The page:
AS soon as we are born our life begins with vulnerability, a life where we rely on the care and compassion of adults, a life that is literally in the hands of others.

This vulnerability isn’t one that we never return to – in fact, it returns as we age, but unlike our early years, it’s not always anticipated or planned for.

Many say it is a privilege to grow old, and as someone who lost their mother at the age of a mere 49, I can wholeheartedly agree with that sentiment. But we must ask ourselves, what kind of life can we give our older folks?

How can we ensure the vulnerabilities of old age aren’t taken advantage of and that our elderly have a decent standard of living? How can we really make old age a privilege?

Recently, I met with representatives from Hourglass, a UK charity dedicated to supporting vulnerable elderly people against exploitation and abuse. It was both enlightening and deeply troubling to hear about the many ways our elderly citizens are often taken advantage of – frequently by those closest to them.

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This has solidified in my mind that the notion of “stranger danger” has been an unhelpful myth, not only for our children but also for those suffering from domestic abuse and, of course, our elderly.

According to Hourglass, one in six older people in the UK is a victim of abuse. This is a heart-breaking statistic, and it’s one that we must create awareness of.

Elder abuse is often hidden, happening behind closed doors, and it’s up to all of us to ensure that our elderly people are safe and protected. The security and safety of our aging population must be a priority for all spheres of government.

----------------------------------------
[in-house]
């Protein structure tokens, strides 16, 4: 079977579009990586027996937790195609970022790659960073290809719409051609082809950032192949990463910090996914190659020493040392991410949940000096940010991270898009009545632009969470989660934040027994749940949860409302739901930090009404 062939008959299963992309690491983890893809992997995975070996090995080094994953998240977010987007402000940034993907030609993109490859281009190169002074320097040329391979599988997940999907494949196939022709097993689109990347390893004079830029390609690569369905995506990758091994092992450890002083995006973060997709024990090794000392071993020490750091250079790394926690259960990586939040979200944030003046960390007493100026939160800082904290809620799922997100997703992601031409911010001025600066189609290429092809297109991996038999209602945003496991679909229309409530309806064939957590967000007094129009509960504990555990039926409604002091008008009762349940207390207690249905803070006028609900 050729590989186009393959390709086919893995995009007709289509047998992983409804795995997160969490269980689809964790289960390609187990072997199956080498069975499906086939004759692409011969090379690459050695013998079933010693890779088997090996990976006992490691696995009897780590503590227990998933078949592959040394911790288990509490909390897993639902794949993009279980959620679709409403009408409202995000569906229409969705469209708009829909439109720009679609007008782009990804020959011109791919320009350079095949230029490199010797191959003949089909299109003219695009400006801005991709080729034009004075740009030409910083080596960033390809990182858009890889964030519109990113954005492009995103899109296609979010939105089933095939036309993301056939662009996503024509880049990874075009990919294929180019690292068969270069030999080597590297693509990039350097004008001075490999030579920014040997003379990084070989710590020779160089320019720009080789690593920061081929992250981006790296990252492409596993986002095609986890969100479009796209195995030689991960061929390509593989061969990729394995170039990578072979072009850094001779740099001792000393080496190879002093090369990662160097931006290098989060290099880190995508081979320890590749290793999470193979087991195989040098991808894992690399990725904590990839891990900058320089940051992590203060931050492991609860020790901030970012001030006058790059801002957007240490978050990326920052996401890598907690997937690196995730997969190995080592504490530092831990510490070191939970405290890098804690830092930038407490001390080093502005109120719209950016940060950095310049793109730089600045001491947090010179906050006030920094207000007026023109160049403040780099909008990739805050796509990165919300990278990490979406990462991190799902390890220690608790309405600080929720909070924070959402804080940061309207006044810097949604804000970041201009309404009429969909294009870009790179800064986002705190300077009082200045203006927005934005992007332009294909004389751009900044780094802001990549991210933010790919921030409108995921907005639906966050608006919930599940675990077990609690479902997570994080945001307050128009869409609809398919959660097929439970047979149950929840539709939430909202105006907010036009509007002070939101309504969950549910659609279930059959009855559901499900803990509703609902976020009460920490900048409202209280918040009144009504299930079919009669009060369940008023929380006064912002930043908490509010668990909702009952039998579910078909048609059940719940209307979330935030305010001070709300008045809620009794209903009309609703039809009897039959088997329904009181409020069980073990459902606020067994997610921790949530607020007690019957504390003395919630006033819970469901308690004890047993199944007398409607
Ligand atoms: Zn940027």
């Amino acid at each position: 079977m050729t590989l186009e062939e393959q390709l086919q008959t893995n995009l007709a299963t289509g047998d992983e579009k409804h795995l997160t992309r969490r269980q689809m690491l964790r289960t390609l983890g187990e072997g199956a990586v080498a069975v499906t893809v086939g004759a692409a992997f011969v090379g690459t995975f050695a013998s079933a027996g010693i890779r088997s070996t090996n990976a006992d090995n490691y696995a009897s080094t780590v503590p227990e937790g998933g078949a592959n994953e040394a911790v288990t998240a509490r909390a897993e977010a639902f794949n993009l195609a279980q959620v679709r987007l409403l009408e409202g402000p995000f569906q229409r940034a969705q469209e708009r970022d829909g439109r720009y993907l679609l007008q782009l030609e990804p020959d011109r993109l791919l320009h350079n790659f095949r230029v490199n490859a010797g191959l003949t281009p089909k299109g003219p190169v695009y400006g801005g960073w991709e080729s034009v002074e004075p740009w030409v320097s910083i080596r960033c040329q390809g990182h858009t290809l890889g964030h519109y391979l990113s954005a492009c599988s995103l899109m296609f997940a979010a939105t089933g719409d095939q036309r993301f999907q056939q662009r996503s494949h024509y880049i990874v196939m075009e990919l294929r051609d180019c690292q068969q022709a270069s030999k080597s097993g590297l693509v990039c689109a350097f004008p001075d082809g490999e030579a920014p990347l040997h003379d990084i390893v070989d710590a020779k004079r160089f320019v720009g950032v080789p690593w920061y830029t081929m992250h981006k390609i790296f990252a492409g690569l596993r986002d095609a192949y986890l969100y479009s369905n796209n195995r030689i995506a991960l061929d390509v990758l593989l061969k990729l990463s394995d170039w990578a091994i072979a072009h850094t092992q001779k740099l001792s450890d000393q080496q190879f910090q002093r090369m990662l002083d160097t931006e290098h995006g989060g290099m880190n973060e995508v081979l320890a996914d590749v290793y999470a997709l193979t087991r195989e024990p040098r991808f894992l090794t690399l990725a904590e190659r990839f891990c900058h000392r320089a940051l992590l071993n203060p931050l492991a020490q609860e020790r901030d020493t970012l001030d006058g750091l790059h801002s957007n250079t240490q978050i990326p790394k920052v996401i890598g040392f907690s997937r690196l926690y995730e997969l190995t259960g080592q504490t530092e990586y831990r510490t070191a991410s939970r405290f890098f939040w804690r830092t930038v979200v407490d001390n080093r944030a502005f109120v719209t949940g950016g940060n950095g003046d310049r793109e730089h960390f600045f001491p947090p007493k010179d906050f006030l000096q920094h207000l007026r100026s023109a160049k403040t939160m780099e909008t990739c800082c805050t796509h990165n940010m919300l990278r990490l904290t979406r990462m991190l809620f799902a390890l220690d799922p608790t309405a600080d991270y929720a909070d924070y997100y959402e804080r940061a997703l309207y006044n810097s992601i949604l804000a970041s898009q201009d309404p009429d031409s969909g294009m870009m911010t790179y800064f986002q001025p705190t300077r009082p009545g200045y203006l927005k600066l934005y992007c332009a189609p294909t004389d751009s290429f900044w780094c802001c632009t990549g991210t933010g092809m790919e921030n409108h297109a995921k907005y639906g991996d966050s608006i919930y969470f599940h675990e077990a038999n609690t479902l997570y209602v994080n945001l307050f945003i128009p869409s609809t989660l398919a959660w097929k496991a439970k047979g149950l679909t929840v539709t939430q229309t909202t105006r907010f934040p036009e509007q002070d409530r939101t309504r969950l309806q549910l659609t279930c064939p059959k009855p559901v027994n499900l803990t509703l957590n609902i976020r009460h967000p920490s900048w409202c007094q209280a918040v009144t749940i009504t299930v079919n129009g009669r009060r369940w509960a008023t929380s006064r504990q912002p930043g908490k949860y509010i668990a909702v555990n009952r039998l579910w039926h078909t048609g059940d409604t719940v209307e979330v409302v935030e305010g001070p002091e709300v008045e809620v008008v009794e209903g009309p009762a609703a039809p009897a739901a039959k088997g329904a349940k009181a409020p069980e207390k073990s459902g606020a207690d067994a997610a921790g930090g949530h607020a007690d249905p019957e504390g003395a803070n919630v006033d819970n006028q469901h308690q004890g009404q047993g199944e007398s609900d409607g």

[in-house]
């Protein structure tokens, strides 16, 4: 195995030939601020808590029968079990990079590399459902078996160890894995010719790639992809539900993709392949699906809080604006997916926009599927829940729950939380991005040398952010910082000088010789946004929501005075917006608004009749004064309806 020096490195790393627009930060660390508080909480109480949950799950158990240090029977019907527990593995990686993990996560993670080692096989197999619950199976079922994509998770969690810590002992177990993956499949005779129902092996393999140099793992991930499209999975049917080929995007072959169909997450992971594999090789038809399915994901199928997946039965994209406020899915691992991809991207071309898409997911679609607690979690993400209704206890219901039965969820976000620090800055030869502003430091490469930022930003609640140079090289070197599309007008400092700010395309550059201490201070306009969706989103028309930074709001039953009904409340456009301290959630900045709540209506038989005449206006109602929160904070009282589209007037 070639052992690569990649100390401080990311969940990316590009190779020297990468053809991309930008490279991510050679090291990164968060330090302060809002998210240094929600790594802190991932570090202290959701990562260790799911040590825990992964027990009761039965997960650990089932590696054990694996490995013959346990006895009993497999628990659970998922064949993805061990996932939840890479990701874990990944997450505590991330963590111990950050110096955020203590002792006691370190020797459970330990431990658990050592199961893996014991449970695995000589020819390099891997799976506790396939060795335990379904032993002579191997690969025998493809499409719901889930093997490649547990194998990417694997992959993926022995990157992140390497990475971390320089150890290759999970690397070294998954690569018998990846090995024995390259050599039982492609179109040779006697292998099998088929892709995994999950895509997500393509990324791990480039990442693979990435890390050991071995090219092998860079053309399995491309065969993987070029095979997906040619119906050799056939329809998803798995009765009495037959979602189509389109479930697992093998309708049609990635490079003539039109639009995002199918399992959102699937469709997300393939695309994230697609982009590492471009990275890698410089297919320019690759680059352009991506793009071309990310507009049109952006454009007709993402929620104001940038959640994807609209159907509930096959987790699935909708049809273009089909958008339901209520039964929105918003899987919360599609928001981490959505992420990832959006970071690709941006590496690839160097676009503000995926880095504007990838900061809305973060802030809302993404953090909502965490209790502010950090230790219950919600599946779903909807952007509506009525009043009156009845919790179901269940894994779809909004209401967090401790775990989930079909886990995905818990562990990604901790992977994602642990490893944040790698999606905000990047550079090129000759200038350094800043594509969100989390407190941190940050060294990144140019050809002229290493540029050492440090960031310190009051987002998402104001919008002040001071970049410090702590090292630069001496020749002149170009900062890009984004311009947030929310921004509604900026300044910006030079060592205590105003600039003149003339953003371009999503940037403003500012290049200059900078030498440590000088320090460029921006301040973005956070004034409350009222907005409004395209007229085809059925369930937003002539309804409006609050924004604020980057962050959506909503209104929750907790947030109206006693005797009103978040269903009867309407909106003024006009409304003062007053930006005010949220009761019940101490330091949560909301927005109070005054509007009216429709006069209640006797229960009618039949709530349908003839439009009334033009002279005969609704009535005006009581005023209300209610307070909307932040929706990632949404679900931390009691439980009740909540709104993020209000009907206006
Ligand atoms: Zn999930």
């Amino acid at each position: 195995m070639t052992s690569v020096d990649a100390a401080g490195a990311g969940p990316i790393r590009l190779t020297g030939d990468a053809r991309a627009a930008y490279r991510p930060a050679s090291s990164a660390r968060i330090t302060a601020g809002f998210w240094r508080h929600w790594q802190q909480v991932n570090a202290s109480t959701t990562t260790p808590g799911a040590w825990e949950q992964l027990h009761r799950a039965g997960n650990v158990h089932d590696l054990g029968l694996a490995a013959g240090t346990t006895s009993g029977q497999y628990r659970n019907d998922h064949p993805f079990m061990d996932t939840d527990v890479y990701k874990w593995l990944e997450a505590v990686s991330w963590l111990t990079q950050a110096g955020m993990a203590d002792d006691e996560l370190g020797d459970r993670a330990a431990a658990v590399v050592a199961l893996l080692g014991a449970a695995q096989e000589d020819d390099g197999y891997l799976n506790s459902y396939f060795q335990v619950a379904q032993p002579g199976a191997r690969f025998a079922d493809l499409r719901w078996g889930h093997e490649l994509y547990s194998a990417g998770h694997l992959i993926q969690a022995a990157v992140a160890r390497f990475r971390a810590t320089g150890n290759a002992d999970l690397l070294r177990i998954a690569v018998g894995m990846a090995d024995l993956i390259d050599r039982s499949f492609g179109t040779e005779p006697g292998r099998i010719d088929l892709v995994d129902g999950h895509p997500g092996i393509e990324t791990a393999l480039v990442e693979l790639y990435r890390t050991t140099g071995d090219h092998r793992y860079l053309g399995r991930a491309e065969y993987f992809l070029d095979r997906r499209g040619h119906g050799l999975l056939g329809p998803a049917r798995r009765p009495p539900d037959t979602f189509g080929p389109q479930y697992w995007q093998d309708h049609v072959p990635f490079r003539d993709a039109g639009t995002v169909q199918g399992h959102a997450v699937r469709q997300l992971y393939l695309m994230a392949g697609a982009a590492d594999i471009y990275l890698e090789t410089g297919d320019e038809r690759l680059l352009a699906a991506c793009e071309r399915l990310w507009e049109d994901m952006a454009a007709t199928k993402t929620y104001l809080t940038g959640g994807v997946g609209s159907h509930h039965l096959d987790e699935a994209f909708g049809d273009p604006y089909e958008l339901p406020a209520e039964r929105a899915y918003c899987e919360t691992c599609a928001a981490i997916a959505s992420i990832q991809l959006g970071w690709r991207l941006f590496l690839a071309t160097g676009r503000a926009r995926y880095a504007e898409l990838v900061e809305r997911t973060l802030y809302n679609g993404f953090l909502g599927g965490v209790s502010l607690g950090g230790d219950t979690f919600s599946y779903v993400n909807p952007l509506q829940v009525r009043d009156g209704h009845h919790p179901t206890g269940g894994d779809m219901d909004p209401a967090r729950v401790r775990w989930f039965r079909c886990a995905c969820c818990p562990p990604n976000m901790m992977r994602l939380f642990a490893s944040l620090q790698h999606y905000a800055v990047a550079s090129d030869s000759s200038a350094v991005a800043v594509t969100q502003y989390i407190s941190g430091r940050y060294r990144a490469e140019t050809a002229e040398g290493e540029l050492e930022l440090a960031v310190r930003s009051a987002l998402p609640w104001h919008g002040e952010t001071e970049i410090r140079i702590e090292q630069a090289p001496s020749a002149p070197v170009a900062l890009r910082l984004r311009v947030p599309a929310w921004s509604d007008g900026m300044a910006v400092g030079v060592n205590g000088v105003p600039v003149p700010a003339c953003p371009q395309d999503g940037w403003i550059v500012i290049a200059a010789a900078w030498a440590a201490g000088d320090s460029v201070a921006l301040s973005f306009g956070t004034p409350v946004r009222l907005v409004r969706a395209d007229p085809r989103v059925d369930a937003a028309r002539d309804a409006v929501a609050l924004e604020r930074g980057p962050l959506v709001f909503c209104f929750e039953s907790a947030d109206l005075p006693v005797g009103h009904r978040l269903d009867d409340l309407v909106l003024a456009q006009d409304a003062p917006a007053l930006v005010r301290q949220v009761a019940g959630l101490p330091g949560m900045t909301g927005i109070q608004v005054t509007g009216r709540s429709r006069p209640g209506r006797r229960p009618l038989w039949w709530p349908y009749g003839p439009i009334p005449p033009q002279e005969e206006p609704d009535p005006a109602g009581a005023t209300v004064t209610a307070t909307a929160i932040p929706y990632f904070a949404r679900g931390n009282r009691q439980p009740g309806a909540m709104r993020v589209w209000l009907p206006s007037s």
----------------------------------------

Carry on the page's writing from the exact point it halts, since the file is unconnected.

The complexities of our ageing population – the UK is now demographically top heavy – present challenges not only in terms of care but also economically. We need to consider how we can protect our pensioners and ensure they have as healthy a retirement as possible, with adequate financial support to do this.

Increasing the state pension and providing better support for our elderly could lead to a mentally and physically healthier ageing population, which benefits us all.

Our older generation tends to spend locally, serve as key family support figures, contribute to community groups, and act as vital mentors for young people. Isn’t it time we re-evaluated how we view our elderly, increased their pensions, and recognised the positive contributions they make to society?

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When we look eastwards, we see a significant difference in how society’s elders are perceived. They are not seen as burdens but are respected as wise contributors to society, often holding key positions.

In my role as a constituency MSP for Banffshire and Buchan Coast, I see first-hand the invaluable contributions of our older generation. The charities and community groups I visit often act as the glue holding our communities together, largely thanks to the efforts of our seniors.